6. Remain open to extending the New START treaty for five years. It seems likely that the U.S. will, on balance, benefit from extending the New START treaty when it expires in 2021. Because New START limits the number of Russian and U.S. strategic nuclear weapons and delivery systems, and includes various verification and transparency measures, extension will likely further strategic stability, including by bounding U.S.-Russian competition in this arena. However, an openness to extension should not preclude consideration of other options, such as renegotiation, and continued assessment of the agreement’s value to U.S. national security in light of changes in the threat environment, including Russian development of weapons that may not be captured by New START limits.
  7. Promote nonproliferation in the Middle East.12 The Trump administration should work to bridge the U.S.-Europe gap regarding the JCPOA and its future. In nuclear cooperation agreements with Middle East countries, the U.S. and Europe should continue to pursue the adoption of provisions that preclude indigenous enrichment or reprocessing capabilities. It should build on warming relations between Israel and the Arab world to promote regional cooperation on nonproliferation issues, including preventing acquisition and use of chemical and biological weapons, as well as confidence and security building measures regarding missiles. Finally, it should encourage and assist the enhancement of Middle Eastern capacity and will to prevent non-state actors from acquiring nuclear, chemical, or biological weapons and their means of delivery.

  1. U.S. Department of Defense, “Nuclear Posture Review,” February 2018. (https://media.defense.gov/2018/Feb/02/2001872886/-1/-1/1/2018-NUCLEAR-POSTURE-REVIEW-FINAL-REPORT.PDF)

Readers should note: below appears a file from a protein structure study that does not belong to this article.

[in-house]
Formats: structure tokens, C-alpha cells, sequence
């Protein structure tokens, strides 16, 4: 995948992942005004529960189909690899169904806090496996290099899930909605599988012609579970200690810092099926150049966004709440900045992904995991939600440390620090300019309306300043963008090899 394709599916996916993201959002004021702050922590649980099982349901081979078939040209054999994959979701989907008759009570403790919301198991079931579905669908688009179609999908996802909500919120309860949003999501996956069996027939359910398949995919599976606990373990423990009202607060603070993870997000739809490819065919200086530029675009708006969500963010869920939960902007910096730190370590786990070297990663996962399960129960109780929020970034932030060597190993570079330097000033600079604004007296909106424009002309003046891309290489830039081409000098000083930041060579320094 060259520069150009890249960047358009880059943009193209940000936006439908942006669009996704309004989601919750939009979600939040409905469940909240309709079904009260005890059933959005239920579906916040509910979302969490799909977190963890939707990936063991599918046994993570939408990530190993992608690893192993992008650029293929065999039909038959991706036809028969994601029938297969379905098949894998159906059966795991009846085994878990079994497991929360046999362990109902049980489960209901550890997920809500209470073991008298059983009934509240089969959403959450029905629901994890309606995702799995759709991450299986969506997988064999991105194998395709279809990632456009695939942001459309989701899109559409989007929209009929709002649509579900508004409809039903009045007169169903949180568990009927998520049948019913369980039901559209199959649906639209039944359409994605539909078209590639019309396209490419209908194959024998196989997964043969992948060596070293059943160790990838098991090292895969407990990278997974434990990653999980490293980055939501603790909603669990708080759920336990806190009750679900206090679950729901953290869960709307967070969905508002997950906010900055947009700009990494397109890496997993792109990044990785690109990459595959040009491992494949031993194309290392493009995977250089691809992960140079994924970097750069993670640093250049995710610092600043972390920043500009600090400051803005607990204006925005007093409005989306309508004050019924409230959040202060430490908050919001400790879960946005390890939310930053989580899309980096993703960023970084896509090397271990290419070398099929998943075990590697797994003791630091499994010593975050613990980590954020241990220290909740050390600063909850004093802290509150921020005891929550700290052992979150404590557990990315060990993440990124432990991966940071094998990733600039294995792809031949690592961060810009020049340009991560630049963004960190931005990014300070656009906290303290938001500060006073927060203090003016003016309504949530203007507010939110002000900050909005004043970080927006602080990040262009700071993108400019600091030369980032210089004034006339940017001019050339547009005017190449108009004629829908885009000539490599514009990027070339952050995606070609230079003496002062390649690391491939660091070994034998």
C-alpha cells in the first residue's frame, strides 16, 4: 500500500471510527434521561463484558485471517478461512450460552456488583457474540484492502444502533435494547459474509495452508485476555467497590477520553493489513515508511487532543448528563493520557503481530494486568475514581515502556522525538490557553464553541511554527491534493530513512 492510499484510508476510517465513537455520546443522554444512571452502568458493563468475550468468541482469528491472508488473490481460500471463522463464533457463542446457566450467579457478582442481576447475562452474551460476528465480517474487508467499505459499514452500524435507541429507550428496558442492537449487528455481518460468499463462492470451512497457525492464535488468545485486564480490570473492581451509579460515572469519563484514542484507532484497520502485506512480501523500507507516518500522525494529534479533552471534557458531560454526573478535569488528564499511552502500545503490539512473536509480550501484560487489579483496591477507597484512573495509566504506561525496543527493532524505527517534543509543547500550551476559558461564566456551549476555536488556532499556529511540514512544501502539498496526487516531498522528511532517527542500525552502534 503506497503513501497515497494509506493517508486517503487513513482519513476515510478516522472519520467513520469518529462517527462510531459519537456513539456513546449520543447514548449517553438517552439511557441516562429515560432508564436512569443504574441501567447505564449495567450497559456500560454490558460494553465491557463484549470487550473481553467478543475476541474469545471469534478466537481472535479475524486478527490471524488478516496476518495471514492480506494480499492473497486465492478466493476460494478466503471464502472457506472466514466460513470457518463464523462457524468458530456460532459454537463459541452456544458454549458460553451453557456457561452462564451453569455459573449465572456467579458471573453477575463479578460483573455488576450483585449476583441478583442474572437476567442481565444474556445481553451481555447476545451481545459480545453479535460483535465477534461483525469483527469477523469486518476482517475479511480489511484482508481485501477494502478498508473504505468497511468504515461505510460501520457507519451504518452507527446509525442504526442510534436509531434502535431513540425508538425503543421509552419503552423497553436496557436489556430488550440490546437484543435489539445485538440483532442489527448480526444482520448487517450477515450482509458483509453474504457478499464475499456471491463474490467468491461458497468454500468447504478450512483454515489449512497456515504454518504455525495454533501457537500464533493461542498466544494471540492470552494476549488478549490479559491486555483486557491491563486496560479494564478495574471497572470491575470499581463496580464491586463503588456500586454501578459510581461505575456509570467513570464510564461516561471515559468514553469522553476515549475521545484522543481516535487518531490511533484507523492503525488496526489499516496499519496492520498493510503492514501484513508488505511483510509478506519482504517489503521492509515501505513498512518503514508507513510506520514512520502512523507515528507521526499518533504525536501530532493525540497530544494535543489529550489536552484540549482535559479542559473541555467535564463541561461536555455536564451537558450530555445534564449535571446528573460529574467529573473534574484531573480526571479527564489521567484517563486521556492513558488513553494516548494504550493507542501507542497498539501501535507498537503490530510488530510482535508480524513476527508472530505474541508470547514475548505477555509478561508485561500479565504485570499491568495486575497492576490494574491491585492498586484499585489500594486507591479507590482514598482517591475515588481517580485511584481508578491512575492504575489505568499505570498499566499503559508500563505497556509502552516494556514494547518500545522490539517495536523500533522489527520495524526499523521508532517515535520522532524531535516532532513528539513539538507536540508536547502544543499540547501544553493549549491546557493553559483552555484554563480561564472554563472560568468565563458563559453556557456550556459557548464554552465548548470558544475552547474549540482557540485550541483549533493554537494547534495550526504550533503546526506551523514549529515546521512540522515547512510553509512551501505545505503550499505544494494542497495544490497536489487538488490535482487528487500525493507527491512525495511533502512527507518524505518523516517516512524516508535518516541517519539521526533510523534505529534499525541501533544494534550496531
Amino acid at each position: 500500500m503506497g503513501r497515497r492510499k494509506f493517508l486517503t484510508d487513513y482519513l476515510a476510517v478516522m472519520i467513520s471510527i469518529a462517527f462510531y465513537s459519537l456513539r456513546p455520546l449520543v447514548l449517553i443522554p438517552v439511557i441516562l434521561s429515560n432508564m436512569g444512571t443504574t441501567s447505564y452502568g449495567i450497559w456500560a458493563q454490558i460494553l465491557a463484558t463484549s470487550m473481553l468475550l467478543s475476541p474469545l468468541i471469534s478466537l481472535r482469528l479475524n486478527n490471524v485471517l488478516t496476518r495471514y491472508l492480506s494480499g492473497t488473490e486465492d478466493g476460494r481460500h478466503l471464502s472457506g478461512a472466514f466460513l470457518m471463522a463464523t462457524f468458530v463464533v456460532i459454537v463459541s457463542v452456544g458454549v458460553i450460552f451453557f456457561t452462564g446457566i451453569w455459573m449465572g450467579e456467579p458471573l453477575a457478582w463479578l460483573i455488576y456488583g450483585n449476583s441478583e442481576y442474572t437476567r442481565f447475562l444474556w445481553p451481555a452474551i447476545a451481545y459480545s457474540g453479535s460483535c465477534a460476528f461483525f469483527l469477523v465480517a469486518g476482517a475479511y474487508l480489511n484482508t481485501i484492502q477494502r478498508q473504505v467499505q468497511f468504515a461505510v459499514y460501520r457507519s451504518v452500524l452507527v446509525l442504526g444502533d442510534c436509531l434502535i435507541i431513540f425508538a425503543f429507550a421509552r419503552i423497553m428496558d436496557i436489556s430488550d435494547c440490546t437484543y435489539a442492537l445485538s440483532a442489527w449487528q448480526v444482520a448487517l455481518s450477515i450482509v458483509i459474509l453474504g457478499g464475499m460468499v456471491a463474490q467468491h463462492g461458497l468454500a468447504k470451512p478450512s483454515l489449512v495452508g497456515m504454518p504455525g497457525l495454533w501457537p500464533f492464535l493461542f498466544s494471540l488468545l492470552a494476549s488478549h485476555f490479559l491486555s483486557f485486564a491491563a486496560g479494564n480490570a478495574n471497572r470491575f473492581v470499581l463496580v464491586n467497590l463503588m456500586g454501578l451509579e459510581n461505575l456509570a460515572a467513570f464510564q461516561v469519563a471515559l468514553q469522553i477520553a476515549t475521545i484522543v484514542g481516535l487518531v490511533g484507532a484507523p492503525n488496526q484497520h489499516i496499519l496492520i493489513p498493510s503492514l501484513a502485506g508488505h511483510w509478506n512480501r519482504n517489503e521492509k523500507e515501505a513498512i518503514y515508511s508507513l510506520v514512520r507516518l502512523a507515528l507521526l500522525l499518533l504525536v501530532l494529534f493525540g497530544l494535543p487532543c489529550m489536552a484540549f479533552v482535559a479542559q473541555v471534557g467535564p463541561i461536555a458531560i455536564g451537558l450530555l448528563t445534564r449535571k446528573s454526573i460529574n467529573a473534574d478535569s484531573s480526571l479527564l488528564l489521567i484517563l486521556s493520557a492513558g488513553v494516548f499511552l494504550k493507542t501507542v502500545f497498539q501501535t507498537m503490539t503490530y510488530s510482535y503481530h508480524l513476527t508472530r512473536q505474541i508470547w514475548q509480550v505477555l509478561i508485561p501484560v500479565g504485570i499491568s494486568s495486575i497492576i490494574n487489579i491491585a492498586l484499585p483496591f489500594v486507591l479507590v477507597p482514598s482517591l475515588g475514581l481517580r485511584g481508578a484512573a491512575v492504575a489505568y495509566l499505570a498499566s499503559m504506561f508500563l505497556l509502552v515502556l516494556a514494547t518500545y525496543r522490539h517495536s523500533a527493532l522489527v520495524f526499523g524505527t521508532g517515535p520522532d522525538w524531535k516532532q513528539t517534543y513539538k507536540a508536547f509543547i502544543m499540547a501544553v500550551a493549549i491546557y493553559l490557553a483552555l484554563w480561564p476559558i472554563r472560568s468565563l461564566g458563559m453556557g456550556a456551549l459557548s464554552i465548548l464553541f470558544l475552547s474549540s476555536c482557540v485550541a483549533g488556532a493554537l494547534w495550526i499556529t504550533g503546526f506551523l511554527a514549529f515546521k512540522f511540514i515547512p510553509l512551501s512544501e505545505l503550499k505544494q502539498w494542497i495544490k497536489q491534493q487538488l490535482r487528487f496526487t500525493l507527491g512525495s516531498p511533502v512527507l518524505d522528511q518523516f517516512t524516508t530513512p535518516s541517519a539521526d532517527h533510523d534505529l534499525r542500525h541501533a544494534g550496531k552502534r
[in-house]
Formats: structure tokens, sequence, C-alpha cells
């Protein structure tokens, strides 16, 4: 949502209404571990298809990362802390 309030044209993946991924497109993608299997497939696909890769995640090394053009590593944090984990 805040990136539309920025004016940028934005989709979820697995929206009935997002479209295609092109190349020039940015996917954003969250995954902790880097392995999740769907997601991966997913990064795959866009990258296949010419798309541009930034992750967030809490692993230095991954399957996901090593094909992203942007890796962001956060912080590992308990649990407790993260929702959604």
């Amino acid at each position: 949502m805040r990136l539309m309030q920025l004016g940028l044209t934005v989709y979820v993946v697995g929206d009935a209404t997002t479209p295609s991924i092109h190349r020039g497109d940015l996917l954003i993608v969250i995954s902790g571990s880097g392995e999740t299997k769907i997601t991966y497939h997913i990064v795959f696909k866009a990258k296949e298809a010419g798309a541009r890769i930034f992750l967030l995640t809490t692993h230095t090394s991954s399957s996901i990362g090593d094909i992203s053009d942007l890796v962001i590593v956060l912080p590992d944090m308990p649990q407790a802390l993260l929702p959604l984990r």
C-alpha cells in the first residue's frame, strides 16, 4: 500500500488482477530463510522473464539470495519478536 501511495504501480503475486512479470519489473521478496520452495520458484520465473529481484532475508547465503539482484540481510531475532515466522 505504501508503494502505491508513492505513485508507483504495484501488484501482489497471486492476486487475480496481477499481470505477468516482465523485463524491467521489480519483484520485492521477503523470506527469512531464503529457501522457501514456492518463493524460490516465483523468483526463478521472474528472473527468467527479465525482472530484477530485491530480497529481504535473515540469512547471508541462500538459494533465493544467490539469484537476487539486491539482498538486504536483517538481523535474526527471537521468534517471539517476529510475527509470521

2. “Russian Compliance with the Intermediate Range Nuclear Forces (INF) Treaty: Background and Issues for Congress,” Congressional Research Service, December 7, 2018. (https://fas.org/sgp/crs/nuke/R43832.pdf)
  3. Hilary Hurd and Elena Chachko, “U.S. Withdrawal From the INF Treaty: The Facts and the Law,” Lawfare, October 25, 2018. (https://www.lawfareblog.com/us-withdrawal-inf-treaty-facts-and-law)
  4. Scott R. Anderson, “What’s Happening with the INF Treaty?” Lawfare, December 13, 2018. (https://www.lawfareblog.com/whats-happening-inf-treaty)
  5. The White House, “Remarks by President Trump Before a Briefing on the Opioid Crisis,” August 8, 2018. (https://www.whitehouse.gov/briefings-statements/remarks-president-trump-briefing-opioid-crisis/)
  6. Assistant Secretary Christopher Ashley Ford, “Preventing Nuclear Smuggling,” Remarks at the Nuclear Security Working Group Workshop, September 29, 2018. (https://www.state.gov/t/isn/rls/rm/2018/286351.htm)
  7. The White House, “National Strategy for Countering Weapons of Mass Destruction Terrorism,” December 2018. (https://www.whitehouse.gov/wp-content/uploads/2018/12/20181210_National-Strategy-for-Countering-WMD-Terrorism.pdf)
  8. Joby Warrick, “Exclusive: Iraqi scientist says he helped ISIS make chemical weapons,” The Washington Post, January 21, 2019. (https://www.washingtonpost.com/world/national-security/exclusive-iraqi-scientist-says-he-helped-isis-make-chemical-weapons/2019/01/21/617cb8f0-0d35-11e9-831f-3aa2c2be4cbd_story.html?utm_term=.3ed01fd5063f)
  9. Assistant Secretary Christopher Ford, “Preventing Nuclear Smuggling,” Remarks at the Nuclear Security Working Group Workshop, September 29, 2018. (https://www.state.gov/t/isn/rls/rm/2018/286351.htm)
  10. The White House, “National Strategy for Countering Weapons of Mass Destruction Terrorism,” December 2018. (https://www.whitehouse.gov/wp-content/uploads/2018/12/20181210_National-Strategy-for-Countering-WMD-Terrorism.pdf)
  11. S. Department of Defense, “Task Force Report: Assessment of Nuclear Monitoring and Verification Technologies,” January 2014. (https://www.acq.osd.mil/dsb/reports/2010s/NuclearMonitoringAndVerificationTechnologies.pdf)
  12. These recommendations were derived from: David Albright, Mark Dubowitz, Orde Kittrie, Leonard Spector, and Michael Yaffe, “U.S. Nonproliferation Strategy for the Changing Middle East,” Project on U.S. Middle East Nonproliferation Strategy, January 2013. (https://isis-online.org/uploads/isis-reports/documents/FinalReport.pdf)


Iran Iran Missiles Iran Nuclear North Korea Russia Syria